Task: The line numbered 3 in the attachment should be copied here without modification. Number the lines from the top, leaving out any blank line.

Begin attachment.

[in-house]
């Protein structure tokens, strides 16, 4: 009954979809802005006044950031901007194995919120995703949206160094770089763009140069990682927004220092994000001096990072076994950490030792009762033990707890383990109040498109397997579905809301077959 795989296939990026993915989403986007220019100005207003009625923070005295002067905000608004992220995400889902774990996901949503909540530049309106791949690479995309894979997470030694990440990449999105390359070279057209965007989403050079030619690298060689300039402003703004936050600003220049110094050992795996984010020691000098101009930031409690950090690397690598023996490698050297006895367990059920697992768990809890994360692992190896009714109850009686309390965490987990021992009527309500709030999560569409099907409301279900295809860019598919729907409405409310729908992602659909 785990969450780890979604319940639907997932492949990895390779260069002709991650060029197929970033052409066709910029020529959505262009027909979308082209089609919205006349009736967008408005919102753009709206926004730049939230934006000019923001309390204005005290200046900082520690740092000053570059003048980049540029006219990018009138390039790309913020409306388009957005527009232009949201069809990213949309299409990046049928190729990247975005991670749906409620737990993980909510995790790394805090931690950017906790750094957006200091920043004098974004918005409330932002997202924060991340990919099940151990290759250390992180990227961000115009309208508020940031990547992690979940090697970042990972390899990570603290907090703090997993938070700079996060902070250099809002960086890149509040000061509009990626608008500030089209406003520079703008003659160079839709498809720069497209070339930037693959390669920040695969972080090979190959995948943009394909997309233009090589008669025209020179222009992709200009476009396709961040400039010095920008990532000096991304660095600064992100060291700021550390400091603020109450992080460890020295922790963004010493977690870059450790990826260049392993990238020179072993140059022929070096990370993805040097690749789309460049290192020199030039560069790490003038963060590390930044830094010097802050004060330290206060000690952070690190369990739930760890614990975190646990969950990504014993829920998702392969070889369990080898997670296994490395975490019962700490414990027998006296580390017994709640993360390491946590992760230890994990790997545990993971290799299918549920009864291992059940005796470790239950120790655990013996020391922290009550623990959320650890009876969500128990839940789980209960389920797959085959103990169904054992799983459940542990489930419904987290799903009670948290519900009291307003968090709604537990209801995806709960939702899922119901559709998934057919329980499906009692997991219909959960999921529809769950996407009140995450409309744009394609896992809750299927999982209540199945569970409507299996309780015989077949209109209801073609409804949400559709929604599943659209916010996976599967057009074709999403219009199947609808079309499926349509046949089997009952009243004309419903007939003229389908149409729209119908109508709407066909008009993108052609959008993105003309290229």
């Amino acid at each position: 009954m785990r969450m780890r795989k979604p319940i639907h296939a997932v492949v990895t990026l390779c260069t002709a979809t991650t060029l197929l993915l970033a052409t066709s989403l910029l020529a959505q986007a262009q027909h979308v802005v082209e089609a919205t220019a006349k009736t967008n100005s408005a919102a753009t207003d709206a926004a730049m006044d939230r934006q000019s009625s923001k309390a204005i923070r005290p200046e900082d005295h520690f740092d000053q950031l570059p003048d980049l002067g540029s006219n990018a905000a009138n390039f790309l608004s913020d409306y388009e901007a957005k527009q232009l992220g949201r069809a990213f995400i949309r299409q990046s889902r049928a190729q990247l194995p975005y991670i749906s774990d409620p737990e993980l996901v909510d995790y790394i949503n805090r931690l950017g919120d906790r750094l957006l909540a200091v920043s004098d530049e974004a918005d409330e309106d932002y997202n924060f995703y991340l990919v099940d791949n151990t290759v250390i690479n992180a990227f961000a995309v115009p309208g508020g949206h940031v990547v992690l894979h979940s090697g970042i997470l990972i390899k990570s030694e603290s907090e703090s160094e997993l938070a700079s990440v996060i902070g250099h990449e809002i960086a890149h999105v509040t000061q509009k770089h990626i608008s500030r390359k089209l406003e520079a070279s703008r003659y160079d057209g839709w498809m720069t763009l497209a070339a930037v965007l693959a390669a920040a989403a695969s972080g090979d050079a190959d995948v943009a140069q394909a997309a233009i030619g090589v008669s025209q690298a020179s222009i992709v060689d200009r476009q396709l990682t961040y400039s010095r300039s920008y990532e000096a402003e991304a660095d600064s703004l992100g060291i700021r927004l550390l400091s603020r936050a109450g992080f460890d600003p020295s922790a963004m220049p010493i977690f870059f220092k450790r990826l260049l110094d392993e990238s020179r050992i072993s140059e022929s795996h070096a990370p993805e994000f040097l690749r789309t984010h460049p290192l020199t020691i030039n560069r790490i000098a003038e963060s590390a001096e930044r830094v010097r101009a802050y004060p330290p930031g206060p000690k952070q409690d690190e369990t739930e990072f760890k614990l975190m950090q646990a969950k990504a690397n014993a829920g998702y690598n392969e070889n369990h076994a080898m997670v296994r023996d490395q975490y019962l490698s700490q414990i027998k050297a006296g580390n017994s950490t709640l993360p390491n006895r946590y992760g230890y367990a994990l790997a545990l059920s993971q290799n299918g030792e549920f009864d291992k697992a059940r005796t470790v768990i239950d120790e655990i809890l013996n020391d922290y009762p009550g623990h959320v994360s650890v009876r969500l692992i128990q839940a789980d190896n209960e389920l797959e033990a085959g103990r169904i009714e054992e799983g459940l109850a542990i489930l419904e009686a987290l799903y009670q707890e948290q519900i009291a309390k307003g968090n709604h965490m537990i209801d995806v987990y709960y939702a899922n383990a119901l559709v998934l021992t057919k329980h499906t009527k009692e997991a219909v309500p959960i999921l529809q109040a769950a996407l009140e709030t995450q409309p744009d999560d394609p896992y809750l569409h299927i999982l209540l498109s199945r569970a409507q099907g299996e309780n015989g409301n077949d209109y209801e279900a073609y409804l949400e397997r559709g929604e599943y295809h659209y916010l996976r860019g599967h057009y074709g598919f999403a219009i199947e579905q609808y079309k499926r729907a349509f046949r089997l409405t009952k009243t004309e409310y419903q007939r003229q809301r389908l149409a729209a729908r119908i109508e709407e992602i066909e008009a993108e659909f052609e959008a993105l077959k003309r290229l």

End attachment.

């Amino acid at each position: 009954m785990r969450m780890r795989k979604p319940i639907h296939a997932v492949v990895t990026l390779c260069t002709a979809t991650t060029l197929l993915l970033a052409t066709s989403l910029l020529a959505q986007a262009q027909h979308v802005v082209e089609a919205t220019a006349k009736t967008n100005s408005a919102a753009t207003d709206a926004a730049m006044d939230r934006q000019s009625s923001k309390a204005i923070r005290p200046e900082d005295h520690f740092d000053q950031l570059p003048d980049l002067g540029s006219n990018a905000a009138n390039f790309l608004s913020d409306y388009e901007a957005k527009q232009l992220g949201r069809a990213f995400i949309r299409q990046s889902r049928a190729q990247l194995p975005y991670i749906s774990d409620p737990e993980l996901v909510d995790y790394i949503n805090r931690l950017g919120d906790r750094l957006l909540a200091v920043s004098d530049e974004a918005d409330e309106d932002y997202n924060f995703y991340l990919v099940d791949n151990t290759v250390i690479n992180a990227f961000a995309v115009p309208g508020g949206h940031v990547v992690l894979h979940s090697g970042i997470l990972i390899k990570s030694e603290s907090e703090s160094e997993l938070a700079s990440v996060i902070g250099h990449e809002i960086a890149h999105v509040t000061q509009k770089h990626i608008s500030r390359k089209l406003e520079a070279s703008r003659y160079d057209g839709w498809m720069t763009l497209a070339a930037v965007l693959a390669a920040a989403a695969s972080g090979d050079a190959d995948v943009a140069q394909a997309a233009i030619g090589v008669s025209q690298a020179s222009i992709v060689d200009r476009q396709l990682t961040y400039s010095r300039s920008y990532e000096a402003e991304a660095d600064s703004l992100g060291i700021r927004l550390l400091s603020r936050a109450g992080f460890d600003p020295s922790a963004m220049p010493i977690f870059f220092k450790r990826l260049l110094d392993e990238s020179r050992i072993s140059e022929s795996h070096a990370p993805e994000f040097l690749r789309t984010h460049p290192l020199t020691i030039n560069r790490i000098a003038e963060s590390a001096e930044r830094v010097r101009a802050y004060p330290p930031g206060p000690k952070q409690d690190e369990t739930e990072f760890k614990l975190m950090q646990a969950k990504a690397n014993a829920g998702y690598n392969e070889n369990h076994a080898m997670v296994r023996d490395q975490y019962l490698s700490q414990i027998k050297a006296g580390n017994s950490t709640l993360p390491n006895r946590y992760g230890y367990a994990l790997a545990l059920s993971q290799n299918g030792e549920f009864d291992k697992a059940r005796t470790v768990i239950d120790e655990i809890l013996n020391d922290y009762p009550g623990h959320v994360s650890v009876r969500l692992i128990q839940a789980d190896n209960e389920l797959e033990a085959g103990r169904i009714e054992e799983g459940l109850a542990i489930l419904e009686a987290l799903y009670q707890e948290q519900i009291a309390k307003g968090n709604h965490m537990i209801d995806v987990y709960y939702a899922n383990a119901l559709v998934l021992t057919k329980h499906t009527k009692e997991a219909v309500p959960i999921l529809q109040a769950a996407l009140e709030t995450q409309p744009d999560d394609p896992y809750l569409h299927i999982l209540l498109s199945r569970a409507q099907g299996e309780n015989g409301n077949d209109y209801e279900a073609y409804l949400e397997r559709g929604e599943y295809h659209y916010l996976r860019g599967h057009y074709g598919f999403a219009i199947e579905q609808y079309k499926r729907a349509f046949r089997l409405t009952k009243t004309e409310y419903q007939r003229q809301r389908l149409a729209a729908r119908i109508e709407e992602i066909e008009a993108e659909f052609e959008a993105l077959k003309r290229l």